» » Wolfgang Amadeus Mozart, London Symphony Orchestra, Claudio Abbado - Symphony No. 40 / Symphony No. 41 "Jupiter"
Wolfgang Amadeus Mozart, London Symphony Orchestra, Claudio Abbado - Symphony No. 40 / Symphony No. 41 "Jupiter" flac album

Wolfgang Amadeus Mozart, London Symphony Orchestra, Claudio Abbado - Symphony No. 40 / Symphony No. 41 "Jupiter" flac album

MP3 1646 mb. | FLAC 1427 mb. | WMA 1212 mb.

Performer: Wolfgang Amadeus Mozart
Title: Symphony No. 40 / Symphony No. 41 "Jupiter"
Released: 1986
Style: Classical
Category: Classical
Rating: 4.3 ✦
Other format: TTA AA MOD APE ADX MP4 MP3

Liner Notes – Adriano Cremonese. Orchestra – London Symphony Orchestra. Producer, Recording Supervisor – Rainer Brock.

Wolfgang Amadeus Mozart completed his Symphony No. 41 in C major, K. 551, on 10 August 1788. The longest and last symphony that he composed, it is regarded by many critics as among the greatest symphonies in classical music. The work is nicknamed the Jupiter Symphony. This name stems not from Mozart but rather was likely coined by the impresario Johann Peter Salomon. The symphony is scored for flute, two oboes, two bassoons, two horns in C, two trumpets in C, timpani in C and G, and strings.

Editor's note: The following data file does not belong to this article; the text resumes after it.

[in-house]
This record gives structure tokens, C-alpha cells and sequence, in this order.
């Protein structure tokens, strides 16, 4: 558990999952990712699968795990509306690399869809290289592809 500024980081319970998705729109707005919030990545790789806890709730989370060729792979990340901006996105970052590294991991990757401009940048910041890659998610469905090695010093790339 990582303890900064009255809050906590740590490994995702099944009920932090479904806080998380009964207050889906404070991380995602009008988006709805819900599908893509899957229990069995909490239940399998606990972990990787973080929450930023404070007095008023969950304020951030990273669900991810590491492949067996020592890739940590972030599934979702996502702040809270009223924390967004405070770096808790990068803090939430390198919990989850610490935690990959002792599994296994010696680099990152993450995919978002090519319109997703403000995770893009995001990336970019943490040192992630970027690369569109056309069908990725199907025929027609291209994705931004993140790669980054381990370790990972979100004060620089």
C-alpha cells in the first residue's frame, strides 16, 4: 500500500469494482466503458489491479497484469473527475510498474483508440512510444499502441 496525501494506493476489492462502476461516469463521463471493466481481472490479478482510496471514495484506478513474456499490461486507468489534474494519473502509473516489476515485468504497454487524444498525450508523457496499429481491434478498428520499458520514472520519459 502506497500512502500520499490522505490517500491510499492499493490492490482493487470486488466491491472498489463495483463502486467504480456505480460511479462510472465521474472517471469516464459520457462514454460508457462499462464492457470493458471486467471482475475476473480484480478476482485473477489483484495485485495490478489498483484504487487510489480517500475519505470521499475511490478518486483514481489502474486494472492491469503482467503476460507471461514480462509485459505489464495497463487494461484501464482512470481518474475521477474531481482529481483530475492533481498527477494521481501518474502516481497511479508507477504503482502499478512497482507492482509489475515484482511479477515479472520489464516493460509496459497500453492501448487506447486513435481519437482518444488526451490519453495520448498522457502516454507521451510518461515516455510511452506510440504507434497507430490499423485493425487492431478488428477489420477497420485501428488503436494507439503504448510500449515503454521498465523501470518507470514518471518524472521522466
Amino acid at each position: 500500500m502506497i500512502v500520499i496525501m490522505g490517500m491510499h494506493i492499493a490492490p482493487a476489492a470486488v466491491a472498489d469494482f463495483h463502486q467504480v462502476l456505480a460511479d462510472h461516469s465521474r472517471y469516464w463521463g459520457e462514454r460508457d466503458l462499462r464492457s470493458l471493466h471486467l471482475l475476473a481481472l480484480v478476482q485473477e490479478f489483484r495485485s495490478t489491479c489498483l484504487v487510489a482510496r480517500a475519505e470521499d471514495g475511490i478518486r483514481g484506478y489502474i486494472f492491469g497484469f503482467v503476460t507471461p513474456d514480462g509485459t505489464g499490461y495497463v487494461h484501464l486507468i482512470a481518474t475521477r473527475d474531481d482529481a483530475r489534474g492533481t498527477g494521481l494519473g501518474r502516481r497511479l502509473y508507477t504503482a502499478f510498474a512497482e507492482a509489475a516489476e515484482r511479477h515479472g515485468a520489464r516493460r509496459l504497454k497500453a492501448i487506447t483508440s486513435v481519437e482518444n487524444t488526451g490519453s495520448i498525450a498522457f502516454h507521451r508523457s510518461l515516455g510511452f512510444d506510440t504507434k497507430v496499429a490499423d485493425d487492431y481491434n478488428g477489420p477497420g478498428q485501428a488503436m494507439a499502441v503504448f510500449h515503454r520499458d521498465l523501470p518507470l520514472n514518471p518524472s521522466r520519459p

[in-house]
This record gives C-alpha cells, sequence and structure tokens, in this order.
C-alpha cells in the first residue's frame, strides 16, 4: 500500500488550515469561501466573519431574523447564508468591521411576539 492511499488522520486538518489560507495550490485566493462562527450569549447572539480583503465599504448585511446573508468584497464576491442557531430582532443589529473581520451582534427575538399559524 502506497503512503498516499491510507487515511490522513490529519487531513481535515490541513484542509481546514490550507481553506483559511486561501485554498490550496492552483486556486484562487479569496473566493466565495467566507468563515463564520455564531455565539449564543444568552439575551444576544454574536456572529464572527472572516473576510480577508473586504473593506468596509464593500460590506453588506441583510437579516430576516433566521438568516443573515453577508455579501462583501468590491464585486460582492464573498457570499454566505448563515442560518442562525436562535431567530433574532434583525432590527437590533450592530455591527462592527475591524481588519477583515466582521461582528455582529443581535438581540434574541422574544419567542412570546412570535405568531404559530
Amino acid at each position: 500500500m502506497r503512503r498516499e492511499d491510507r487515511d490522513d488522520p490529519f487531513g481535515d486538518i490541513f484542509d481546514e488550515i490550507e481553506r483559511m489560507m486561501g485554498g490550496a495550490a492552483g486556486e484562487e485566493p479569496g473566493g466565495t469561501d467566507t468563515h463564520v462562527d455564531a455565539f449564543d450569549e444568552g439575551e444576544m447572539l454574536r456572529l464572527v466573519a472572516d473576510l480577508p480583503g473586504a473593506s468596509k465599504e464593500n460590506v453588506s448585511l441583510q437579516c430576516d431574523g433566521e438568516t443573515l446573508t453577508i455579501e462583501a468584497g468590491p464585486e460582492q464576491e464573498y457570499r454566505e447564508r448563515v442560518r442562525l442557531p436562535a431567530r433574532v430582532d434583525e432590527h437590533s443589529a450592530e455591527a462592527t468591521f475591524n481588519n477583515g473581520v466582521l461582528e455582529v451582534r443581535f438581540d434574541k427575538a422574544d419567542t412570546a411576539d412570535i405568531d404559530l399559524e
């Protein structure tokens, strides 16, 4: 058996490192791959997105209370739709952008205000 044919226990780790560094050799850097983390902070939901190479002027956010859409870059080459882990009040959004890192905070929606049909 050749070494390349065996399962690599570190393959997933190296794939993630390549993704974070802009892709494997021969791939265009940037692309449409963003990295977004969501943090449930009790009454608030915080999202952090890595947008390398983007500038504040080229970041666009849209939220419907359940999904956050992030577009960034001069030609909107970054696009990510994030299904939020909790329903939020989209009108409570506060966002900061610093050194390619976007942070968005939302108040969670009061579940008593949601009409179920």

Symphony no. 40 for Orchestra with clarinets in G minor, K. 550 "Great": I. Allegro molto. 2. Symphony no. 550 "Great": II. Andante. 41 for Orchestra in C major, K. 551 "Jupiter": IIIa. 8. 551 "Jupiter": IV.

See: The Cremona Violin Album N. 5. For Piano Trio (Vilbac-Schulz-Plock). Sinfonie C-Dur KV 551; Jupiter-Sinfonie; Symphony No. 41 in C major; K. 551; Sinfonia n. 41 in Do maggiore K 551; Jupiter. Mozart, Wolfgang Amadeus. Opus/Catalogue NumberOp.

40 & 41 "Jupiter". 40 in G minor, K. 550. 1. Molto allegro. Claudio Abbado, London Symphony Orchestra. 40 in G minor, KV. 550 was written by Wolfgang Amadeus Mozart in 1788. It is sometimes referred to as the "Great G minor symphony", to distinguish it from the "Little G minor symphony", No. 25. The two are the only extant minor key symphonies Mozart wrote. The date of completion of this symphony is known exactly, since Mozart in his mature years kept a full catalog of his completed works; he entered the 40th Symphony into it on 25 July 1788. 41 is known as the "Jupiter Symphony," though this is not Mozart's designation. The entire symphony is brilliant, and the last movement is a contrapuntal exercise, where at the conclusion five themes are combined fugally. One of the themes is a four note motif that Mozart used in several other compositions. Edlinger and the MFO's performance of this symphony is much more satisfactory, in my opinion